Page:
Zimbabwe could take full advantage of an EC funded Sugar Adaptation Strategy, aimed at bringing back her Sugar Industry from abyss to world class level again. The amount possible for this could reach 45 million euros over six years. An initial amount of 2.7 million euros is being considered for preparatory measures and studies, including funding related to environment. We could for example support moving settlers from a Conservancy to an abandoned irrigation scheme.
Part of the funds of a vast (total nationwide is 20 million euros) EC funded Stabex programme, implemented through the main Agricultural Unions, the CFU, the ZFU, and the ZCFU, could also be allocated to the South East Low Veld. The same applies for a 6 million euros project aimed at supporting small scale irrigation.
We could also integrate what we do in health, and basic education, to better serve our Vision for the South East Low Veld.
Then, there is the 10th European Development Fund, of which one of the two focal sectors is focused on land, agriculture, food security, and environment. The amount to be dedicated to this would be around 50 million euros nationwide.
Finally, the South East Low Veld could also benefit from significant resources from a major new initiative of the Commission, aimed at helping farmers of Africa to tackle high food prices, access farming inputs such as seeds and fertilizers, and boost output.
Let me conclude with three points.
First. The Constitution of one of the Conservancy of the South East Low Veld outlines one of its objectives as follows, and I quote: “to promote the development of a programme to enhance communication with neighboring communities and to stimulate the economic and social advancement of such communities through durable linkages with the Conservancy’s wildlife industry”. This is evidently the way to go.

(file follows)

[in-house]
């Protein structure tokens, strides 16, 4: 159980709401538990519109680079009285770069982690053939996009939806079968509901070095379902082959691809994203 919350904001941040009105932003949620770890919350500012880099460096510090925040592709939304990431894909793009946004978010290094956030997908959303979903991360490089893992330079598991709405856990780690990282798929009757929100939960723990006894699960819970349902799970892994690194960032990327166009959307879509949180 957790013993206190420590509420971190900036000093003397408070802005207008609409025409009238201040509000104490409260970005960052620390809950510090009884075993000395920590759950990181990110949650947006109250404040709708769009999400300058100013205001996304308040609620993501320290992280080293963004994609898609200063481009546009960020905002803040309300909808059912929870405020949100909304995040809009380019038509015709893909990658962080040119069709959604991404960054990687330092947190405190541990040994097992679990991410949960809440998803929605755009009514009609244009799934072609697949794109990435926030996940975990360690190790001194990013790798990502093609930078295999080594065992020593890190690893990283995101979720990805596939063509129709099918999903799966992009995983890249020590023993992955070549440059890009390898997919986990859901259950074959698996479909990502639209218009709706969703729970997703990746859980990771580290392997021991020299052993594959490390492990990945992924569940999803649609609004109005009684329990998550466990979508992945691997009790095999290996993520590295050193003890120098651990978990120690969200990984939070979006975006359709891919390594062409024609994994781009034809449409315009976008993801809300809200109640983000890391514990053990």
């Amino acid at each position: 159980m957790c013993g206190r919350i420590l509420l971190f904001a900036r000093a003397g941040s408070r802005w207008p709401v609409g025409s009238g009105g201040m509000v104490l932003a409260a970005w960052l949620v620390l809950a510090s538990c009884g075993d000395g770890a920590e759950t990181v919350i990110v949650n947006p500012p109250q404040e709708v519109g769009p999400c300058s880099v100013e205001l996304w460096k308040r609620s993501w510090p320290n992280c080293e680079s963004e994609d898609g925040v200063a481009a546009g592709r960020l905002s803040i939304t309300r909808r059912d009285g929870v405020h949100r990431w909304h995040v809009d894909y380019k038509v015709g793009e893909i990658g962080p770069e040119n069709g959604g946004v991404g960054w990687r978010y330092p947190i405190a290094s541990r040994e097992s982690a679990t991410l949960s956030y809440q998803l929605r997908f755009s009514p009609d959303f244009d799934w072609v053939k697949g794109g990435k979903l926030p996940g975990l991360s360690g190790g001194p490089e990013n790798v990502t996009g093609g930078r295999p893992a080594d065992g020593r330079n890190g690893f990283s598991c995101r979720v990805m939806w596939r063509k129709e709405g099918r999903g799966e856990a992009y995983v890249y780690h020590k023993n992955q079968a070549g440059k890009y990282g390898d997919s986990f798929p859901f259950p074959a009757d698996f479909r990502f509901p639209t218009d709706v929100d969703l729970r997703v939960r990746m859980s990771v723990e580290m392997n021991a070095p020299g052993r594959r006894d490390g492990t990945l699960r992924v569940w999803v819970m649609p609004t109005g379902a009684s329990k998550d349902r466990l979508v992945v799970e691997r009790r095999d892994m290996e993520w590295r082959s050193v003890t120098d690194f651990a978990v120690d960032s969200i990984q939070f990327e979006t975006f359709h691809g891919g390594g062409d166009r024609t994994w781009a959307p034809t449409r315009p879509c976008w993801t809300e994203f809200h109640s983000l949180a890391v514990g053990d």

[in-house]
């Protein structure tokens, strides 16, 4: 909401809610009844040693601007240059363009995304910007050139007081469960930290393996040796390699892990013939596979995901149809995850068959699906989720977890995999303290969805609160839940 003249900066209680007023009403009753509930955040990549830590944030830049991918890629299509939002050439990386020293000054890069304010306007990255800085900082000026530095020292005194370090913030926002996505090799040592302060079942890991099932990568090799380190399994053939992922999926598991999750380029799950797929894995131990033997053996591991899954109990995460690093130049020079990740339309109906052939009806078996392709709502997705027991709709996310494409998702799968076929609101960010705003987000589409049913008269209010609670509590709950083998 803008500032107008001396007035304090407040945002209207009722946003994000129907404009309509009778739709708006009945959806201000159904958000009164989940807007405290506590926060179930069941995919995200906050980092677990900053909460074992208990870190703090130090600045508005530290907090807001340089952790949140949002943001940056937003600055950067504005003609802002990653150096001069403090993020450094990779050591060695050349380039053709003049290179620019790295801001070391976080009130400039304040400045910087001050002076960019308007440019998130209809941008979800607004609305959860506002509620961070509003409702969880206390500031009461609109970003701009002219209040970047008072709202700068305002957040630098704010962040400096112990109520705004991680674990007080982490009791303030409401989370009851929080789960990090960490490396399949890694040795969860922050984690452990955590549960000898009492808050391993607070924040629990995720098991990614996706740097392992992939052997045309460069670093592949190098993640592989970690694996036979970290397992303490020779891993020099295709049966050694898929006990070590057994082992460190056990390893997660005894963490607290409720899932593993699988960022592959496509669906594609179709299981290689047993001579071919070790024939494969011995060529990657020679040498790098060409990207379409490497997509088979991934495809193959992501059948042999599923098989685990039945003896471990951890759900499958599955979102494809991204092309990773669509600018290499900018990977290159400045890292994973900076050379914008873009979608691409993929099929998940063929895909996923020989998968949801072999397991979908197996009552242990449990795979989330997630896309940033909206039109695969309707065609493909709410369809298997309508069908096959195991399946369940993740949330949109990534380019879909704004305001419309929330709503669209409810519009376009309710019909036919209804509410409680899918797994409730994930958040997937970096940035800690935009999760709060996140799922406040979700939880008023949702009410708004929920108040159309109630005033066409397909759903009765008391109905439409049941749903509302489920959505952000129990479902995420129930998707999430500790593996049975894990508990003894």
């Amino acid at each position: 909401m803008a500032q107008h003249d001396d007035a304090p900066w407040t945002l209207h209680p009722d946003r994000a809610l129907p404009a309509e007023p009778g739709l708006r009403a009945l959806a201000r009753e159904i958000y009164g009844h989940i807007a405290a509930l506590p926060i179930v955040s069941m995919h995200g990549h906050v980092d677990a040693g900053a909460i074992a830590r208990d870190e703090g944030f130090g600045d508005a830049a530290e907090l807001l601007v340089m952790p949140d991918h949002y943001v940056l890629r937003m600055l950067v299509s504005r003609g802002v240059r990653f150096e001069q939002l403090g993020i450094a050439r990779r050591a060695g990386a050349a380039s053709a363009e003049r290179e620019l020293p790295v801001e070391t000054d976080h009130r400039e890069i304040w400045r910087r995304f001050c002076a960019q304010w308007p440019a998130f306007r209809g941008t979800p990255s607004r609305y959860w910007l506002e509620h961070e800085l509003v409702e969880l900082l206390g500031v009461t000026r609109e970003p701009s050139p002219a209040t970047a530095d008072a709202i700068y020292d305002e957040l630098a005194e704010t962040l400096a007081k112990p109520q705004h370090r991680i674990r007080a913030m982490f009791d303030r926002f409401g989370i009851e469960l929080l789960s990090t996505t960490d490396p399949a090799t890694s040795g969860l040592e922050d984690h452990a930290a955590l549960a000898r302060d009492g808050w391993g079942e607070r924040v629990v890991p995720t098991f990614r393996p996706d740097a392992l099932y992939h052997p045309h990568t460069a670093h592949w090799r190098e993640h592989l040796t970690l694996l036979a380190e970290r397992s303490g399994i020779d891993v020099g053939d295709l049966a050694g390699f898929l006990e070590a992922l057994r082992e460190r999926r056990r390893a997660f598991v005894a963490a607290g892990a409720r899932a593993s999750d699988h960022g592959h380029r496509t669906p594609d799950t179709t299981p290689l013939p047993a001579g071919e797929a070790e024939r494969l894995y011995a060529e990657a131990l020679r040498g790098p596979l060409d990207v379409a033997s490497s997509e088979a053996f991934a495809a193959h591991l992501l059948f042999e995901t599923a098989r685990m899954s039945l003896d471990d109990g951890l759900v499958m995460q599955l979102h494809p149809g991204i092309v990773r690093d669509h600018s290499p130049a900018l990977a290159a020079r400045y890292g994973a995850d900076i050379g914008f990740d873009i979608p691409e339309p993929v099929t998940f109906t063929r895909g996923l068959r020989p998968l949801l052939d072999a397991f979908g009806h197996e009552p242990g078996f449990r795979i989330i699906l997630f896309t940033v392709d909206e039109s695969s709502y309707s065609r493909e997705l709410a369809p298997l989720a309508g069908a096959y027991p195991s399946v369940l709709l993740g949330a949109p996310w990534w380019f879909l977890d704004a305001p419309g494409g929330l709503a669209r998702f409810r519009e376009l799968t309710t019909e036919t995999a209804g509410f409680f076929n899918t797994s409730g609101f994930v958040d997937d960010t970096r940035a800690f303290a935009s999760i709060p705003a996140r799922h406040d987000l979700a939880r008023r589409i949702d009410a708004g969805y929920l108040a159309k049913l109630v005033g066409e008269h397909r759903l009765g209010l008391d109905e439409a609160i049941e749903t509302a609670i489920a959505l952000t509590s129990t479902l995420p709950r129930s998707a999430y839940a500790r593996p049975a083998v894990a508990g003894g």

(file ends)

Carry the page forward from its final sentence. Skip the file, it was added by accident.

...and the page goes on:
Second. I would like to make a very strong appeal to all Zimbabweans, that they should make full use of these real possibilities offered by all stakeholders directly concerned to properly manage theirs assets, for the benefit of all. The objective is clearly to achieve sustainable management of natural resources for the benefit of current and future generations. My call covers of course the urgent need for a fair and legitimate agreement between political forces, indispensable to take Zimbabwe on the path of recovery.
Third. I am tabling a concrete offer: that as soon as the context permits, the European Commission funds a one day high level strategic meeting, bringing together all stakeholders of the South East Low Veld to further reflect on how to implement the Vision I have outlined, and to take concrete steps towards its implementation. I hope that this can be done very soon.
 Partnership in Conservation and Development